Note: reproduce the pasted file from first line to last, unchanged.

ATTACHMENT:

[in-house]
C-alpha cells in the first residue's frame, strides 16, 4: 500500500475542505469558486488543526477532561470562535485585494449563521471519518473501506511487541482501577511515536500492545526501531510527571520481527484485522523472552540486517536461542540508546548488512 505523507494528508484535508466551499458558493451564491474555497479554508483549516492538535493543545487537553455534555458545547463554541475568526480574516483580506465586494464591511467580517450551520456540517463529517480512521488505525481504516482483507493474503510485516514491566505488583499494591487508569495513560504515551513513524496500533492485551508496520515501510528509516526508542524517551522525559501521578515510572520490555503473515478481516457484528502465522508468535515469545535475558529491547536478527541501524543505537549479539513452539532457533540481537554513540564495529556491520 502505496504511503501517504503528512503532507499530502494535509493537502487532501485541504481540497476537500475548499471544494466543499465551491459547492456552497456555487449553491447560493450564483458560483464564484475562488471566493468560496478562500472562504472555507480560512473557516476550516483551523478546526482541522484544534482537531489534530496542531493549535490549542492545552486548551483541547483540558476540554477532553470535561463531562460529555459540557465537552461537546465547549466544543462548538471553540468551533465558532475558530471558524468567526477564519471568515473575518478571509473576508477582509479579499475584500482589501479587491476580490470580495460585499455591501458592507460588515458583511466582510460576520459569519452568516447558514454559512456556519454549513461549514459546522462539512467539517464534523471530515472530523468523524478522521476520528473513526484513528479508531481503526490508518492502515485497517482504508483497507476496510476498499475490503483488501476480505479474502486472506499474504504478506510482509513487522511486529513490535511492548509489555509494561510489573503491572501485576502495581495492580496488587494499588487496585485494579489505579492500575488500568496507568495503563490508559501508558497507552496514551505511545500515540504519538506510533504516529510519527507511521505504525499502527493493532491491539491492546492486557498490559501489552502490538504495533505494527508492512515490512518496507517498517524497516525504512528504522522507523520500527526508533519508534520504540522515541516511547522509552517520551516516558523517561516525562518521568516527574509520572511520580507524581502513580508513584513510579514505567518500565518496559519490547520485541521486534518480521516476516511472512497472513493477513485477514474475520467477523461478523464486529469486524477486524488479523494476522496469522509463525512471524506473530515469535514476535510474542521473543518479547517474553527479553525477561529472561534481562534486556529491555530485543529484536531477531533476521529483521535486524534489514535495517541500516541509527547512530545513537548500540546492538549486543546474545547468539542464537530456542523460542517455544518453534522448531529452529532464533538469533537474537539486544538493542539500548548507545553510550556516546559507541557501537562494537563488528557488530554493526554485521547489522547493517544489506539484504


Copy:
[in-house]
C-alpha cells in the first residue's frame, strides 16, 4: 500500500475542505469558486488543526477532561470562535485585494449563521471519518473501506511487541482501577511515536500492545526501531510527571520481527484485522523472552540486517536461542540508546548488512 505523507494528508484535508466551499458558493451564491474555497479554508483549516492538535493543545487537553455534555458545547463554541475568526480574516483580506465586494464591511467580517450551520456540517463529517480512521488505525481504516482483507493474503510485516514491566505488583499494591487508569495513560504515551513513524496500533492485551508496520515501510528509516526508542524517551522525559501521578515510572520490555503473515478481516457484528502465522508468535515469545535475558529491547536478527541501524543505537549479539513452539532457533540481537554513540564495529556491520 502505496504511503501517504503528512503532507499530502494535509493537502487532501485541504481540497476537500475548499471544494466543499465551491459547492456552497456555487449553491447560493450564483458560483464564484475562488471566493468560496478562500472562504472555507480560512473557516476550516483551523478546526482541522484544534482537531489534530496542531493549535490549542492545552486548551483541547483540558476540554477532553470535561463531562460529555459540557465537552461537546465547549466544543462548538471553540468551533465558532475558530471558524468567526477564519471568515473575518478571509473576508477582509479579499475584500482589501479587491476580490470580495460585499455591501458592507460588515458583511466582510460576520459569519452568516447558514454559512456556519454549513461549514459546522462539512467539517464534523471530515472530523468523524478522521476520528473513526484513528479508531481503526490508518492502515485497517482504508483497507476496510476498499475490503483488501476480505479474502486472506499474504504478506510482509513487522511486529513490535511492548509489555509494561510489573503491572501485576502495581495492580496488587494499588487496585485494579489505579492500575488500568496507568495503563490508559501508558497507552496514551505511545500515540504519538506510533504516529510519527507511521505504525499502527493493532491491539491492546492486557498490559501489552502490538504495533505494527508492512515490512518496507517498517524497516525504512528504522522507523520500527526508533519508534520504540522515541516511547522509552517520551516516558523517561516525562518521568516527574509520572511520580507524581502513580508513584513510579514505567518500565518496559519490547520485541521486534518480521516476516511472512497472513493477513485477514474475520467477523461478523464486529469486524477486524488479523494476522496469522509463525512471524506473530515469535514476535510474542521473543518479547517474553527479553525477561529472561534481562534486556529491555530485543529484536531477531533476521529483521535486524534489514535495517541500516541509527547512530545513537548500540546492538549486543546474545547468539542464537530456542523460542517455544518453534522448531529452529532464533538469533537474537539486544538493542539500548548507545553510550556516546559507541557501537562494537563488528557488530554493526554485521547489522547493517544489506539484504